Because the stopping sight distance should always be adequate, the length of the curve is normally dependent upon the stopping sight distance. Occasionally, as with any other section of a highway, the decision sight distance is a more appropriate sight distance. In these instances, the decision sight distance governs the length of the vertical curve.The stopping sight distance (depending on the perception reaction time + braking time) is usually the controlling sight distance.
Stopping Sight Distance (SSD) : is calculated using the formula stated in reference [ 2], pp. 57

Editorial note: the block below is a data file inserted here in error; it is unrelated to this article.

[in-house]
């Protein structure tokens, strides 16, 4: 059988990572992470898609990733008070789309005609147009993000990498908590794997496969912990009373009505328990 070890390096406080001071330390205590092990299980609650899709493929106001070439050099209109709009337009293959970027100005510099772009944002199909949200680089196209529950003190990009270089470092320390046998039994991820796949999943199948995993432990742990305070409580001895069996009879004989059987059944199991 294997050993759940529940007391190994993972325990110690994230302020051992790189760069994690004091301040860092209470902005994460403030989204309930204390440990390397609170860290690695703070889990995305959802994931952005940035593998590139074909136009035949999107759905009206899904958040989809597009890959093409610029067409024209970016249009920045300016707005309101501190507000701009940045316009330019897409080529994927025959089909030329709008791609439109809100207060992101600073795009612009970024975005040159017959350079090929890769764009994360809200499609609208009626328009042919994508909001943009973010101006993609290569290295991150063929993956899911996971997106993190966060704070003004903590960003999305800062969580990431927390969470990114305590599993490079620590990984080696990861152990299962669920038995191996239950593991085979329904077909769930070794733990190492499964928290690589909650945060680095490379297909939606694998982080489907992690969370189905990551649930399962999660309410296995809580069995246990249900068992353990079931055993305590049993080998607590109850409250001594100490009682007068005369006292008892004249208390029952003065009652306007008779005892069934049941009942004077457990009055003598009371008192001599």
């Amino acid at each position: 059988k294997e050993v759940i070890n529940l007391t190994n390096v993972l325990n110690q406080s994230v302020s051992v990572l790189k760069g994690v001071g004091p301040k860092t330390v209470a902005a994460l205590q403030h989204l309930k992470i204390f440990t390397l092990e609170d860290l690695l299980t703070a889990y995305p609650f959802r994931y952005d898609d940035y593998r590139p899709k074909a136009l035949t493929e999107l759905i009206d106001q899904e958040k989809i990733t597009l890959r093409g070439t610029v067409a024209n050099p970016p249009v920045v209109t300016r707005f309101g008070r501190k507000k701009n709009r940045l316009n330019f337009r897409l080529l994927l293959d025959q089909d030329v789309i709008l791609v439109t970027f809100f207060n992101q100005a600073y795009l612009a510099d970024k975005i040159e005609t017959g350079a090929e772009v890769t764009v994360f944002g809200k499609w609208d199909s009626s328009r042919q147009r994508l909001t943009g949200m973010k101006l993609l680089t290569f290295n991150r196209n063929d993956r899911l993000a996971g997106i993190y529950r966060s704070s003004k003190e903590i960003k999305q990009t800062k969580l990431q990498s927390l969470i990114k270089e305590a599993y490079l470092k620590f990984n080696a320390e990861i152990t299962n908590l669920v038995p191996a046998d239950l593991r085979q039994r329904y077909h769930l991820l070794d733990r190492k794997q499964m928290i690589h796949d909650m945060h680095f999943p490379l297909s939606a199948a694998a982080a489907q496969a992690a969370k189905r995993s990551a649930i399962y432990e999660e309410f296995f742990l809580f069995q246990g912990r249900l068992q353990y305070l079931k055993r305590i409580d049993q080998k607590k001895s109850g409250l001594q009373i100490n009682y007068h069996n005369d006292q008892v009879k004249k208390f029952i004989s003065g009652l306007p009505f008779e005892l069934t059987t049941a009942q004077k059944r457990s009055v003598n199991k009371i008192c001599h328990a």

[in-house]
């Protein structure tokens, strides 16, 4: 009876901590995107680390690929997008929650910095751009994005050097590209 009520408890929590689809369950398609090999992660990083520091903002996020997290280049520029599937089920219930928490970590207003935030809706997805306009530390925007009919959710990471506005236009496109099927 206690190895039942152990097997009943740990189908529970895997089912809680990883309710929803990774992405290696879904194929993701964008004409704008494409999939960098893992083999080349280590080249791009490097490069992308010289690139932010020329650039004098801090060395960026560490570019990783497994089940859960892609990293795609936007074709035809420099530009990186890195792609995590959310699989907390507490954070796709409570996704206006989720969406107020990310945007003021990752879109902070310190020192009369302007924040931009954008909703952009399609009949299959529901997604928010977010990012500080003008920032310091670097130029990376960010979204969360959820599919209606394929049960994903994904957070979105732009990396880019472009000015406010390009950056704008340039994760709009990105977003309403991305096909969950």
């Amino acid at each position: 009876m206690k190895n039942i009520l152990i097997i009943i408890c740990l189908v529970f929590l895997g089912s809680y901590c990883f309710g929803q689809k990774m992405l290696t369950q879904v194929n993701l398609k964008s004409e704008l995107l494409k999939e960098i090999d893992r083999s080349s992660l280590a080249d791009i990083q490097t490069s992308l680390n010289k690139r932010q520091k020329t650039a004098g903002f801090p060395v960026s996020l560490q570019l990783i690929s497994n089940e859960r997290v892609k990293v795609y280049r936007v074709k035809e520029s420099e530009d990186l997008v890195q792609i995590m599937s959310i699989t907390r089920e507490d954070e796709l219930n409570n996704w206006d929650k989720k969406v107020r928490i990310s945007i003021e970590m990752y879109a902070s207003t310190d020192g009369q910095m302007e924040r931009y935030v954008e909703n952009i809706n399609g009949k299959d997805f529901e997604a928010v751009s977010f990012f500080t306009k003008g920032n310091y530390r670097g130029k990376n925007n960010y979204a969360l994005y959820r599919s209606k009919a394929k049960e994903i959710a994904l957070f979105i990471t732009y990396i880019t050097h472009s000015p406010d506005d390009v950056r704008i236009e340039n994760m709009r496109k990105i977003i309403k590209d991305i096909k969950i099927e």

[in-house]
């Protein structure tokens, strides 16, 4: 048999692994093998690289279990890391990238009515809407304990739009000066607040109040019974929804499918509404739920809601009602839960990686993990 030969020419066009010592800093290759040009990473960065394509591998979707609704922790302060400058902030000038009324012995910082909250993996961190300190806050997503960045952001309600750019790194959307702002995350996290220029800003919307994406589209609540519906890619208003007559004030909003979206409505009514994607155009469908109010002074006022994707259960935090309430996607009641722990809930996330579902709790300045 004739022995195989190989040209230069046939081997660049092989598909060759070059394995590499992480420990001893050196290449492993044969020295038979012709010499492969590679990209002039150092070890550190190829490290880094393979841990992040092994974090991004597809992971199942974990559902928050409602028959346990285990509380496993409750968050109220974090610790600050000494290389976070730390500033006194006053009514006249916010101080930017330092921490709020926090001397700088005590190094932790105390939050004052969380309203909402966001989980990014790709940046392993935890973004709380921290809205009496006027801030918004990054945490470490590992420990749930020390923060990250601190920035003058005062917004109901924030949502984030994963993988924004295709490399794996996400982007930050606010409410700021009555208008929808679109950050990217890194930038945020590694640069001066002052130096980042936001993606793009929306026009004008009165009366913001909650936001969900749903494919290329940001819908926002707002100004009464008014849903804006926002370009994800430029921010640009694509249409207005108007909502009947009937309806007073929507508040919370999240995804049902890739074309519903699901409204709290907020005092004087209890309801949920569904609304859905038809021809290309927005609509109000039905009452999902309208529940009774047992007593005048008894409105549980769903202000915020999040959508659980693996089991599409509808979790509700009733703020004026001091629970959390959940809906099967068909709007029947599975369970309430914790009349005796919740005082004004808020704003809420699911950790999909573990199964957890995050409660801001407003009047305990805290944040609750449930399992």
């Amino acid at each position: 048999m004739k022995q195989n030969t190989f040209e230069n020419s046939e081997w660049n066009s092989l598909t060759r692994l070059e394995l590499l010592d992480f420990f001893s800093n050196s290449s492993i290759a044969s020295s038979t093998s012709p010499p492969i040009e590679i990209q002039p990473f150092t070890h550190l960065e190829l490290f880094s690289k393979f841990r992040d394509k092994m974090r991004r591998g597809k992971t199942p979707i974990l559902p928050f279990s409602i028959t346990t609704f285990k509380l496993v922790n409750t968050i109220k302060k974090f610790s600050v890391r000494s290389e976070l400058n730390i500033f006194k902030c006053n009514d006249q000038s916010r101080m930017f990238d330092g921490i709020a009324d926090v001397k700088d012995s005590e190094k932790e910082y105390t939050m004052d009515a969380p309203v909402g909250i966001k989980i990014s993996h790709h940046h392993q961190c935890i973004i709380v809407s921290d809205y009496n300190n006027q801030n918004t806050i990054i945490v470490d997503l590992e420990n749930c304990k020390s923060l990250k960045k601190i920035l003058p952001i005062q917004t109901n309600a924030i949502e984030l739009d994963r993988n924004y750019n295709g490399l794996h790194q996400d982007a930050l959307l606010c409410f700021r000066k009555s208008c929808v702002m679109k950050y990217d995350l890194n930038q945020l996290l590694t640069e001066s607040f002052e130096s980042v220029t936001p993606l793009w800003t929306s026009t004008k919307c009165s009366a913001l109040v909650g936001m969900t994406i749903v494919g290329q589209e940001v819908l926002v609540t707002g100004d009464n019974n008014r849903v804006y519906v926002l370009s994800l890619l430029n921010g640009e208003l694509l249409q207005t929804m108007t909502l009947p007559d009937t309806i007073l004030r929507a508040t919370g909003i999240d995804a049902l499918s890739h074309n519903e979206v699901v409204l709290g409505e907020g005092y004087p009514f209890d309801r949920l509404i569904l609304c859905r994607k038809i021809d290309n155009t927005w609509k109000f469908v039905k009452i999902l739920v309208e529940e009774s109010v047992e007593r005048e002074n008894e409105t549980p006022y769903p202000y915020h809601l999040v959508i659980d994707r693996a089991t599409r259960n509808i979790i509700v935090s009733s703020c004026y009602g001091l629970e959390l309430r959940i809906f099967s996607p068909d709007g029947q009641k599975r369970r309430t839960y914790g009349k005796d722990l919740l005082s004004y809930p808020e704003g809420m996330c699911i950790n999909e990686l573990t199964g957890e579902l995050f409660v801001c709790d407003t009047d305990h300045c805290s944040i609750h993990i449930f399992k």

SSD is the stopping sight distance in ft (m)
is the initial vehicle speed in ft/s (m/s)
g is the gravitational constant, 32.3 ft/s/s (9.807 m/s/s)
a is the deceleration rate in ft/s/s (m/s/s)
G is the roadway grade (+ for uphill, - for downhill) in percentage/100, and
is the perception/reaction time in second.
Note: While the sight distance has been portrayed as the only parameter that affects the design of vertical curves, this isn't entirely true. Vertical curves should also be comfortable for the driver, aesthetically pleasing, safe, and capable of facilitating proper drainage. In the special case of crest vertical curves, it just so happens that a curve designed with adequate sight distances in mind is usually aesthetically pleasing and comfortable for the driver. In addition, drainage is rarely a special concern.